Thanks to Bilal Zia for sharing his global perspectives on financial literacy and financial capability that he has gleaned from his field studies in countries such as Indonesia, India, Brazil and South Africa. Bilal is not afraid to tackle the difficult questions facing the field including how to translate financial knowledge into behavioral change and whether financial education works. He shares some surprising insights gleaned from his study of Brazilian high school students, as well as an innovative approach to infuse financial concepts into popular TV programming in South Africa. Not only will you enjoy our conversation but you will also get a few ideas that you can use in your classroom or home.
Hat tip to Mike Finley, who I met today at the Iowa JumpStart conference outside of Des Moines and showed me this great interactive tool developed by Vanguard (Thanks to Mike Johnson and Julie Ntem for the invitation to present there and for organizing a great event!).
Here are the details about this tool and how you might incorporate into an investing lesson:
The students get an opportunity to toggle two variables: expense ratio and average annual return. The results appear in a series of bar charts for 1,5,10,25 and 50 years with the shaded portion representing the returns you keep and the unshaded portion representing returns lost to investors (and gained by investment management firms).
Here’s the set-up for a mini-activity:
The math is pretty convincing:
Hopefully, if you listen to this Tim Ferriss podcast with Ramit Sethi, you won’t have this reaction as you start saving money on your everyday expenses:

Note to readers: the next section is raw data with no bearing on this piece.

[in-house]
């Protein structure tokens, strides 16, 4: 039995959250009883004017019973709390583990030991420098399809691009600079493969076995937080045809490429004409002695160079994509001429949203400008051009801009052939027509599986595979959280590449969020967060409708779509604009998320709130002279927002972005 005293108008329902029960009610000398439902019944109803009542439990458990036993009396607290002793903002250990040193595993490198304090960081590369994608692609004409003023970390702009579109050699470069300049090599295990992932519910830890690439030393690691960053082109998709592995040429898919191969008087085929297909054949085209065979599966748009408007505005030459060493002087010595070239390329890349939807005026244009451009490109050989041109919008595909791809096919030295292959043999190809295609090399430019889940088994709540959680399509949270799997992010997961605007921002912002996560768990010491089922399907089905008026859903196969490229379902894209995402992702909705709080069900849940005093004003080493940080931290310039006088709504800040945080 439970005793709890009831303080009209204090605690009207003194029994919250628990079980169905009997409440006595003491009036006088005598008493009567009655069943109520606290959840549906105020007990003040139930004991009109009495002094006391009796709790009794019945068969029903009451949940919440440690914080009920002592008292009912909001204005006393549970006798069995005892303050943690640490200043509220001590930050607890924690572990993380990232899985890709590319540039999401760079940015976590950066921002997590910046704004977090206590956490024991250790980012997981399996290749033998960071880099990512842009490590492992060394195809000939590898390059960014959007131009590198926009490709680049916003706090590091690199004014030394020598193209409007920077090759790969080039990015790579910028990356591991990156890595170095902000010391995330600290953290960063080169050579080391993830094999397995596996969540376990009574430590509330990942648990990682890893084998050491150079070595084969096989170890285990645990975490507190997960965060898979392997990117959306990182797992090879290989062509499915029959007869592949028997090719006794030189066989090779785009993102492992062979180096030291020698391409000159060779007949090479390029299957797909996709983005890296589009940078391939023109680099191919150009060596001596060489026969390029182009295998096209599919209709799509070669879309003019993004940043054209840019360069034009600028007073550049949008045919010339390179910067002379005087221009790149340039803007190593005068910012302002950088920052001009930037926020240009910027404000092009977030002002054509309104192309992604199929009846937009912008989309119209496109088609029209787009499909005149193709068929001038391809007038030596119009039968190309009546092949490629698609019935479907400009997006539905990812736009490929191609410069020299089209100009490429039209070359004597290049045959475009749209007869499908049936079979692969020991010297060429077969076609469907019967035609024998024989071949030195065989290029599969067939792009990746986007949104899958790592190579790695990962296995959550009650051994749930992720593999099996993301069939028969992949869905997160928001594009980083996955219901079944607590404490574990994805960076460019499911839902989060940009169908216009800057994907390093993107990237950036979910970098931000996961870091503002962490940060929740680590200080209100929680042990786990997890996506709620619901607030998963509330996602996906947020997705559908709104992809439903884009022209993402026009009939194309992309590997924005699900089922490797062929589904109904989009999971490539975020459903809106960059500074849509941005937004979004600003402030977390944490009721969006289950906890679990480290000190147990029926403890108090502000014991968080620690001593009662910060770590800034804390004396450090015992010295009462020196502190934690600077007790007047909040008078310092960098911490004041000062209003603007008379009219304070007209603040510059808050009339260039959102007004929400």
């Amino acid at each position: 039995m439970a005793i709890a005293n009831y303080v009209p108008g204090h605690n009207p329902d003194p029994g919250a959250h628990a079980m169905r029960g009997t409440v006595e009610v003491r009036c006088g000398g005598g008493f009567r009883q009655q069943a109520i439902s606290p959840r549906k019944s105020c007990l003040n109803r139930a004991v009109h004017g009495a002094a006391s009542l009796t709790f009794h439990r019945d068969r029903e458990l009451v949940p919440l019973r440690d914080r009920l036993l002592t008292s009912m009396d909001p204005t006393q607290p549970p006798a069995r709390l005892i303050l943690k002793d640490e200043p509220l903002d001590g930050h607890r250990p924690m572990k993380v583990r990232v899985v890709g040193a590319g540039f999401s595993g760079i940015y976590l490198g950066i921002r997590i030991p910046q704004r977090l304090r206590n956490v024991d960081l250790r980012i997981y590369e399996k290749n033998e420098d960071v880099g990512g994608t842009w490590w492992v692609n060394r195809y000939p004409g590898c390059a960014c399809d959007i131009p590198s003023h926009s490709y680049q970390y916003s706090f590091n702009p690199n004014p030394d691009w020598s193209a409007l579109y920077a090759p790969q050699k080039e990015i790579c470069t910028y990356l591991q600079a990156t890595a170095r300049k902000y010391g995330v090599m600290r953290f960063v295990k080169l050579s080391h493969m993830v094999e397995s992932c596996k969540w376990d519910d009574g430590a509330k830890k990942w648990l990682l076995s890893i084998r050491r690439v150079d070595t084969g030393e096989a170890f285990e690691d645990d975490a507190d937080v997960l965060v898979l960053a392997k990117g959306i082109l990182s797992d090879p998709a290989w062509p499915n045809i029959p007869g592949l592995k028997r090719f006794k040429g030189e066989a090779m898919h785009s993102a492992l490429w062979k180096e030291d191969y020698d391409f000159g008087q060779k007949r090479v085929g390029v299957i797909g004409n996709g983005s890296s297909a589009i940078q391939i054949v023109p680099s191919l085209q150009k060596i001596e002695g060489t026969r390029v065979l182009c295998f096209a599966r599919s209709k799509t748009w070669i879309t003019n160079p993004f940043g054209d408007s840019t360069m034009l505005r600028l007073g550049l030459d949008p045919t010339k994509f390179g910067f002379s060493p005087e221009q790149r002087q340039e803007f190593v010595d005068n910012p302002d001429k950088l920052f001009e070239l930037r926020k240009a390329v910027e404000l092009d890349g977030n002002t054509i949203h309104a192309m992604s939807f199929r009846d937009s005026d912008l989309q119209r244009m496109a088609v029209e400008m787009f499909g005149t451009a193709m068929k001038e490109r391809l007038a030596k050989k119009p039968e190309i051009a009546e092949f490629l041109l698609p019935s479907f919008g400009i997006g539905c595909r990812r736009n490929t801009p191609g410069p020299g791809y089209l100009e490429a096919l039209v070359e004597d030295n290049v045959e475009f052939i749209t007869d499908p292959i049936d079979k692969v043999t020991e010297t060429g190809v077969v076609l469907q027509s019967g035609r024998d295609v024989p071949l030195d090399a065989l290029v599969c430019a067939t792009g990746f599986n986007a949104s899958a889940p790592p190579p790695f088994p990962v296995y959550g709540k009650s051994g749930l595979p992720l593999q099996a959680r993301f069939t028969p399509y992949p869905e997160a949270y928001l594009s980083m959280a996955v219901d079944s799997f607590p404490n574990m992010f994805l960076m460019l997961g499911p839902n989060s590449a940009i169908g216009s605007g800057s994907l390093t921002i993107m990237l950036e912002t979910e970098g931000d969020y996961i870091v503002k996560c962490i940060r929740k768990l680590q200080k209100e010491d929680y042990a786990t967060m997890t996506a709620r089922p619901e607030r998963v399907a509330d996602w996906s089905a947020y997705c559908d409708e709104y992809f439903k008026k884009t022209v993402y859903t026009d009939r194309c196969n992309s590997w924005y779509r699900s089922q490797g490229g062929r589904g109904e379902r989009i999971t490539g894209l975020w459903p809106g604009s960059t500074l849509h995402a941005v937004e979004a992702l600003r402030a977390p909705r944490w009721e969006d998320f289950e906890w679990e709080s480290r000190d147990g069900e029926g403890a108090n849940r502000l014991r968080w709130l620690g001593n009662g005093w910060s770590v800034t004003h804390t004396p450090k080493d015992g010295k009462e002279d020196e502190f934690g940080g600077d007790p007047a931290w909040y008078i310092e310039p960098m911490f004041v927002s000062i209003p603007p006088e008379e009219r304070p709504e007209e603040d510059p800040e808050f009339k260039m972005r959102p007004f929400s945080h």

This infographic is a doozy but is rich with data and the potential for some great discussions. From Visual Capitalist:
Ok, I admit this may seem a little far-fetched, but stick with me for a minuter here. Ron Lieber (NY Times) has a column this Saturday imploring parents to write a money letter to their kids to get a conversation going:
The Money Talk, capital “M” and capital “T,” is overrated. As with the Sex Talk, children can sense that one is coming. And if they get antsy, your words will go in one ear and out the other.
Tempted to hand over a notecard instead? Your first principles may fit on it, and making one for a new graduate is a fine thing to do. But there isn’t much space for storytelling.
So in this season of transitions, consider the old-fashioned letter. It’s long enough to tell some tales to bolster your advice, and if it’s written with enough soul, there’s a good chance the recipient will keep it for a long time. Plus, it’s a literal conversation piece, since the good letters will inspire more curiosity about how the writers oversee their own financial affairs.
What makes a good money letter (Here’s a template that a writer, Kimberly Palmer, shared with the Times):